Systems Failures in Policing

31 Pages Posted: 17 May 2018 Last revised: 16 Jan 2019

See all articles by Joanna C. Schwartz

Joanna C. Schwartz

University of California, Los Angeles (UCLA) - School of Law

Date Written: May 16, 2018


This Essay, an adaptation of my 2018 Donahue Lecture, argues that acts of police violence and overreach should be viewed as systems failures. Researchers who study error in aviation, medicine, and other complex organizations agree that errors are the product of human failings and poorly designed systems. When tragedies occur, human error almost always plays a role — people misperceive information, process it incorrectly, make careless mistakes, and sometimes act recklessly or maliciously. But faulty systems also play a role — technologies can be confusing, rigorous schedules can fatigue workers, organizational culture can stifle productive communication, and policies can put workers in situations where they have to make difficult decisions under conditions of high stress. A key insight of this body of research is that it is impossible to cure limitations of human perception, cognition, and decisionmaking. Instead of focusing exclusively on training people to change their behavior — and threatening them with criminal, civil, or department sanctions if they fail to do so — the systems approach adjusts equipment, schedules, protocols, and policies in ways that can make it harder for people to err and can reduce the impact of error when it inevitably occurs.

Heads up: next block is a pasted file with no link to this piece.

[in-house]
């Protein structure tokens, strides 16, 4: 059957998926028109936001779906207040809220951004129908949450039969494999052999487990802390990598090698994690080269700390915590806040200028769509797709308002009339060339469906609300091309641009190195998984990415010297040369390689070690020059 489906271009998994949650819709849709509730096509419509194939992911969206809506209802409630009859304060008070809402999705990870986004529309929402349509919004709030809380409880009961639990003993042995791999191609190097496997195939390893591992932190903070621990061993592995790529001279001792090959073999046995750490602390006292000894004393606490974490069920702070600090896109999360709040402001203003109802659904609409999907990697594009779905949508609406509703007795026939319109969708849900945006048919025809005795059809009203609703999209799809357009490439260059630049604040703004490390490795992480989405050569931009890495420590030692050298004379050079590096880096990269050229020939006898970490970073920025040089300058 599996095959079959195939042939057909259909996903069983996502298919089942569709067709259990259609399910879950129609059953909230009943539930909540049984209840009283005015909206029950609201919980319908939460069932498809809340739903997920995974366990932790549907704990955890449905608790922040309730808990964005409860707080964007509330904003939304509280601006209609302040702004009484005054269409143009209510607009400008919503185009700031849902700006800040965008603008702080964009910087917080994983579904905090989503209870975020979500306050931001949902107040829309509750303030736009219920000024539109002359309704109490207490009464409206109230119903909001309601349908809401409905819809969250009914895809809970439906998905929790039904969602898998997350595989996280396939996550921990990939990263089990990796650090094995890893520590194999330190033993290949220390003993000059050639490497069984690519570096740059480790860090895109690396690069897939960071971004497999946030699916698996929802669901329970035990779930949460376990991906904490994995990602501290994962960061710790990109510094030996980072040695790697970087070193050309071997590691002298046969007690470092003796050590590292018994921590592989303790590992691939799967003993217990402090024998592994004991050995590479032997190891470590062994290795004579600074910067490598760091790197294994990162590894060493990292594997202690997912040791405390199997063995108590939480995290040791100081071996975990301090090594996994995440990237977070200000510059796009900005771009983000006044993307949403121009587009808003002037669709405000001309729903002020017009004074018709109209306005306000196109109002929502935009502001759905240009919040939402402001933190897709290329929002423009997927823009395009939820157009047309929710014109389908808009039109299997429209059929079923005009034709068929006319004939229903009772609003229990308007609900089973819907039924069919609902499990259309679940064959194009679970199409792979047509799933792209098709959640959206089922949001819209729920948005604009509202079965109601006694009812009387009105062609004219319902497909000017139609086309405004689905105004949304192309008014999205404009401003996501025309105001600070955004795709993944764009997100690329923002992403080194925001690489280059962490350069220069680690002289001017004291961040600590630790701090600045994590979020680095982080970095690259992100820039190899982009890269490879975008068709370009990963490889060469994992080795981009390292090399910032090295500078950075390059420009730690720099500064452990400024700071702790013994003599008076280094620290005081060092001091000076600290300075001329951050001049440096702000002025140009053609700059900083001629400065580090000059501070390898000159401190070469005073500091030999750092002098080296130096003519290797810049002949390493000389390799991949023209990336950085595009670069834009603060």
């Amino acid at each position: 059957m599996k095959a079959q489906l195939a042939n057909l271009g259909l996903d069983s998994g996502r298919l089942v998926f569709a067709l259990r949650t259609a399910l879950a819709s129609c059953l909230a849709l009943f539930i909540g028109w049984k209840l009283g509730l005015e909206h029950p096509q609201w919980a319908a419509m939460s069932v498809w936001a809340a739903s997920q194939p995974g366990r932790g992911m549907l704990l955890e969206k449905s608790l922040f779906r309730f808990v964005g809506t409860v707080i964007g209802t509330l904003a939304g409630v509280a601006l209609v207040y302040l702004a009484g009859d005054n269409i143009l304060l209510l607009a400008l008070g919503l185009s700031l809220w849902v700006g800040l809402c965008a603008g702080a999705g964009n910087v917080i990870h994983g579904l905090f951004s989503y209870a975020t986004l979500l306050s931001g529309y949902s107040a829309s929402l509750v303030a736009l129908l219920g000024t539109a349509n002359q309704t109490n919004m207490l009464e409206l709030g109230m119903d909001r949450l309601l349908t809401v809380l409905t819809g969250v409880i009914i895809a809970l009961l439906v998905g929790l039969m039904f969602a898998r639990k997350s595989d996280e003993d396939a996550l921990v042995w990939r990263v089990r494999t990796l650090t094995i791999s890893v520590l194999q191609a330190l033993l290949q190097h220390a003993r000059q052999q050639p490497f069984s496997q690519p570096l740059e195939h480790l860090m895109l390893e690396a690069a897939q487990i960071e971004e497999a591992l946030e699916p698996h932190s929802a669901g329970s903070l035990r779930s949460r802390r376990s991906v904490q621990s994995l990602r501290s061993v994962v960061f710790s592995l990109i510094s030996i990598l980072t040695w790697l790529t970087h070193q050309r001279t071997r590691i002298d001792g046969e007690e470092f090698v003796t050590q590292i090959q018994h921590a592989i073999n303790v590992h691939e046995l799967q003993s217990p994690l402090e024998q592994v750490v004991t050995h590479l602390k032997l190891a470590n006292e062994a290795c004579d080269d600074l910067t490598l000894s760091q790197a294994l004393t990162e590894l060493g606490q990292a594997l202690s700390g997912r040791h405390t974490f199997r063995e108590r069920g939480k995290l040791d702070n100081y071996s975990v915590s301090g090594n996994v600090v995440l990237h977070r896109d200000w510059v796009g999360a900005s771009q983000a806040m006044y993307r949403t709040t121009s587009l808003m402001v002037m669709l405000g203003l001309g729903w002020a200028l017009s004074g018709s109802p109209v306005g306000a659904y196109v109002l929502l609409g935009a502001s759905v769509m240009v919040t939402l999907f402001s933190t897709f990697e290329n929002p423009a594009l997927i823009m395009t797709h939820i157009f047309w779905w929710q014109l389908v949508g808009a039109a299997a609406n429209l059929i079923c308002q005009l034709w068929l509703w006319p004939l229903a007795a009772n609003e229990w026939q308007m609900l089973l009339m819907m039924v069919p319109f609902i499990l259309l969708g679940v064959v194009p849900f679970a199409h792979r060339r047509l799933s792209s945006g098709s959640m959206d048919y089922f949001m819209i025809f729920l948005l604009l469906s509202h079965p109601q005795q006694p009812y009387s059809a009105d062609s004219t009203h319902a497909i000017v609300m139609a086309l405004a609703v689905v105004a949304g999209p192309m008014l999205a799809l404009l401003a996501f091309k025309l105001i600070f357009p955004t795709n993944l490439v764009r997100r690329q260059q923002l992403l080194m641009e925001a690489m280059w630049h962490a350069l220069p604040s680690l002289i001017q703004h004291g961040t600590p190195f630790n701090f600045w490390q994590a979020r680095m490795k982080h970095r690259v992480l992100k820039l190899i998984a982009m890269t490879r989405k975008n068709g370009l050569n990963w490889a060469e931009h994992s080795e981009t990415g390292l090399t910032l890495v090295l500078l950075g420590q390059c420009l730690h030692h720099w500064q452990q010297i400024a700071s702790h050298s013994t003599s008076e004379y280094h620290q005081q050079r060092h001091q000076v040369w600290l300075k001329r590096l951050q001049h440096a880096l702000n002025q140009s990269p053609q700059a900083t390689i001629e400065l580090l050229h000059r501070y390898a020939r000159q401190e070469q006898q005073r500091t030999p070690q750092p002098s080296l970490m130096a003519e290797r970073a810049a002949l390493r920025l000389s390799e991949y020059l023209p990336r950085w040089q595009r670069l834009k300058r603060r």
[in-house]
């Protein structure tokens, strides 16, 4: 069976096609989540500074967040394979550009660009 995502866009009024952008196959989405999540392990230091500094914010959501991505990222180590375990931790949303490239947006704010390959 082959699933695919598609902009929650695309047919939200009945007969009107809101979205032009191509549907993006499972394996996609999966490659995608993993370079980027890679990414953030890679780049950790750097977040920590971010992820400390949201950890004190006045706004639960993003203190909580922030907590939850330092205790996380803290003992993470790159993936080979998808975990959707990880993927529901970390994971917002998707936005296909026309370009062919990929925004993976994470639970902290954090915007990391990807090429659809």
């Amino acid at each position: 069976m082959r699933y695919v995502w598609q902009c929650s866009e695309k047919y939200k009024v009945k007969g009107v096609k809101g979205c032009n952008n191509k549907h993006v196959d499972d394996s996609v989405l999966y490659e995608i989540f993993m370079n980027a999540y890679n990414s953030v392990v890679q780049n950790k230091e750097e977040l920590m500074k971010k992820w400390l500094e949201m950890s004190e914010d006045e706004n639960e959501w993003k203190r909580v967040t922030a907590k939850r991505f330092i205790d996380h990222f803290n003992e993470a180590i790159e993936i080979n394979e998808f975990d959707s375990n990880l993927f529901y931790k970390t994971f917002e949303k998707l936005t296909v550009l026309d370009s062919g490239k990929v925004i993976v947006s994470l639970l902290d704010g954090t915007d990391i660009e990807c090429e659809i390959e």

A focus on systems contributors to error has been used for decades to improve the safety of aviation, nuclear power, and other complex industries. Over the past thirty or so years, medicine has adopted some of aviation’s strategies. It is time for law enforcement to embrace a systems approach. When a person is shot by the police we must still examine whether the shooting was justified, and officers should continue to be disciplined, sued, and prosecuted when they violate department policy or the law. But then conversation must turn to whether the shooting was preventable, and the ways in which technology, schedules, protocols, and policies could be adjusted to prevent another shooting in the future. The shift in perspective will likely be harder in policing than it has been in medicine or aviation, but is necessary if we want to make policing safer.

Keywords: Policing, safety

JEL Classification: K14, K32

Suggested Citation

Schwartz, Joanna C., Systems Failures in Policing (May 16, 2018). 51 Suffolk University Law Review 535 (2018), UCLA School of Law, Public Law Research Paper No. 18-20, Available at SSRN:

Joanna C. Schwartz (Contact Author)

University of California, Los Angeles (UCLA) - School of Law ( email )

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